The design of the first-generation Camaro was such a runaway success that it's hard to believe that it was something of a rush job. The '67 Camaro was the introduction of the F-body, which, on paper, seemed like a less-than-ideal body structure. Instead of being a complete chassis, the frame was something of a Frankenstein, utilizing a unibody structure held together by an A-pillar that connected an independent front end with a separate tail.
However, the thing worked, ultimately underpinning the legendary "hugger" that helped shape the hot rod landscape. The thing was lightweight, handled better than almost any other car in its segment and ultimately became one of the icons of the American auto industry.
After three and a half model years, Chevy did the right thing and retired the original design before the Camaro name became a shot in the pan. This time, GM put money into making sure their successful venture into the pony car race kept the momentum going.
From the get-go, the brains behind the original Camaro were working on a follow up that would keep the name competitive, and they delivered.
I've never found the second-generation Camaro to be as beautiful as the original. It definitely has more of a sense of humor, with its gawking headlights that frame its practically square grill – the car equivalent to a toothy grin. But there is something graceful about the design that turns the volume down on this cars over-eager front fascia.
Absent in the second generation were the graceful lines that made the original a knock-out. The hips on the first camaro were enviable – no car had those curves and fender flairs over their rear tires that emphasized what a road hugger this machine really was. Not even the Mustang, the car that set the stage for the entire muscle-car craze, had such a voluptuous tail end without looking fat.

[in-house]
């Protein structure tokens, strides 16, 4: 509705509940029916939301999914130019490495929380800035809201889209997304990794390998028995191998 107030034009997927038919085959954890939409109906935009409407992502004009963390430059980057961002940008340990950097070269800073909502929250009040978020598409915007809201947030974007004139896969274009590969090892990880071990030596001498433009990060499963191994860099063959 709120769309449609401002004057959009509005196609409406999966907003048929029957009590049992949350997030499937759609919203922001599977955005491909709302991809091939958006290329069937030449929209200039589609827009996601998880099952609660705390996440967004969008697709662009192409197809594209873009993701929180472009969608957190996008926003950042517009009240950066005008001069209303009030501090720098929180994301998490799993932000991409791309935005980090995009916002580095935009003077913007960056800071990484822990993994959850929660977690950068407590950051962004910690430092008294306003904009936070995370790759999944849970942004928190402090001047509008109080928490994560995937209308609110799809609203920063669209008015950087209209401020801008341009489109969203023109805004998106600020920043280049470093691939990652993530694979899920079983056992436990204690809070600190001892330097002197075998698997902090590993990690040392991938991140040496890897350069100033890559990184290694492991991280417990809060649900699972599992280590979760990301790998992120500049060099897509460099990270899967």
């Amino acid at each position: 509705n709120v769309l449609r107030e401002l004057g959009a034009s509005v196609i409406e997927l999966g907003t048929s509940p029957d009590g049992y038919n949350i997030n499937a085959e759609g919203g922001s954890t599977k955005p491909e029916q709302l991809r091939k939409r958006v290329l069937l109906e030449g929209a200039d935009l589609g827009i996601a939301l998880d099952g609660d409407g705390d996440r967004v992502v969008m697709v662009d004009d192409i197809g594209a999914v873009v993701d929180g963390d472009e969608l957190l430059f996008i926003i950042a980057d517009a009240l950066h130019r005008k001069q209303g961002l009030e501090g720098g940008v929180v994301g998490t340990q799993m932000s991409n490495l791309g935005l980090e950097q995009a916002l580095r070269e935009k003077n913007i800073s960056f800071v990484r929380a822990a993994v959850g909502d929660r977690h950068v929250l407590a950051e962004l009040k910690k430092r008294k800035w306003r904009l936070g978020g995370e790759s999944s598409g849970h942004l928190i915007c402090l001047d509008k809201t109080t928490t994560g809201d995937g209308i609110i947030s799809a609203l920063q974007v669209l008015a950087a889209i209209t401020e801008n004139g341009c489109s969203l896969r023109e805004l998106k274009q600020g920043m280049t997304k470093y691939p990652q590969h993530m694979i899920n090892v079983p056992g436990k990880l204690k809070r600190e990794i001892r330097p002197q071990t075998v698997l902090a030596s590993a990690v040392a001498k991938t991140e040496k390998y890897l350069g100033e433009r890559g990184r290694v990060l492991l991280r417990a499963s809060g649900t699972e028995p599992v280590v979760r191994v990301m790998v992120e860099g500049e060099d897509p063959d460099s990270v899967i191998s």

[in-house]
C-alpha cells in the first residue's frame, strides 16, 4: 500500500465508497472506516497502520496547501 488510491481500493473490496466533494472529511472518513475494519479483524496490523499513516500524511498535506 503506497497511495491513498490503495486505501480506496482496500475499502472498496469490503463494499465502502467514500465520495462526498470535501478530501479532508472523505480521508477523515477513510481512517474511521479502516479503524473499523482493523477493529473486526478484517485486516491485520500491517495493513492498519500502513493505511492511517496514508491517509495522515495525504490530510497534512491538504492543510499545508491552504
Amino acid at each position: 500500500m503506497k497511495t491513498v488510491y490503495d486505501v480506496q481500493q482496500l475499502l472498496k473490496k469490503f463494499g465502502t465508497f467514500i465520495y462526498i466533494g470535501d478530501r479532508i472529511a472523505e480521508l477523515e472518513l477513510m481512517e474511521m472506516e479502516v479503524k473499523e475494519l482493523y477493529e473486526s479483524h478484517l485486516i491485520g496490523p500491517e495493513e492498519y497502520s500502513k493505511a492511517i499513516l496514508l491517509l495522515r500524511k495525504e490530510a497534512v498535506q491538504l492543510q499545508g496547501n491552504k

The second-generation Camaro had almost nothing in common with the first Camaro in this respect. Instead of being equal parts front and back, the 1970 Camaro was all face. Like the Mach III Mustang, which defined cool, the Camaro that year was a fastback. Gone were the curves and in their place were low-slung features that anchored the car to the pavement.
The F-body chassis itself remained relatively unchanged for 1970 despite the complete overhaul of the cars outward appearance. It remained a unibody structure connected by an A-pillar, but benefited from significant enhancements to both performance and comfort. Base models offered added sound-proofing, ride isolation and road-holding. Best of all, this model year was the first one where the Camaro was given a rear stabilizer bar, which only enhanced the car's rear-wheel-drive performance.
This new Camaro did share with its predecessors was many of the same performance packages and engine options. Along with the monster big-block V8s that were sold from '67-'69, the company even floated the idea of offering two 454 cu in 7.4 L engines, which were listed on early specification sheets and in some sales brochures, but the big blocks never made it into production.
In 1974, the Camaro lost much of its grace – not unlike many other performance cars of the era – when it was given a cheaper looking redesign that was capped off with cheaper engines all around. As part of the Arab Oil Embargo, many of the Camaro's direct competitiors left the market, as Chrysler discontinued the Challenger and Barracuda later that year and the Mustang was downgraded to a subcompact. This made 1974 one of the best years for the Camaro in terms of sales despite it being the least satisfying hugger to date.
What are your opinions of the second-generation Camaro? Click here for more Camaro pictures.
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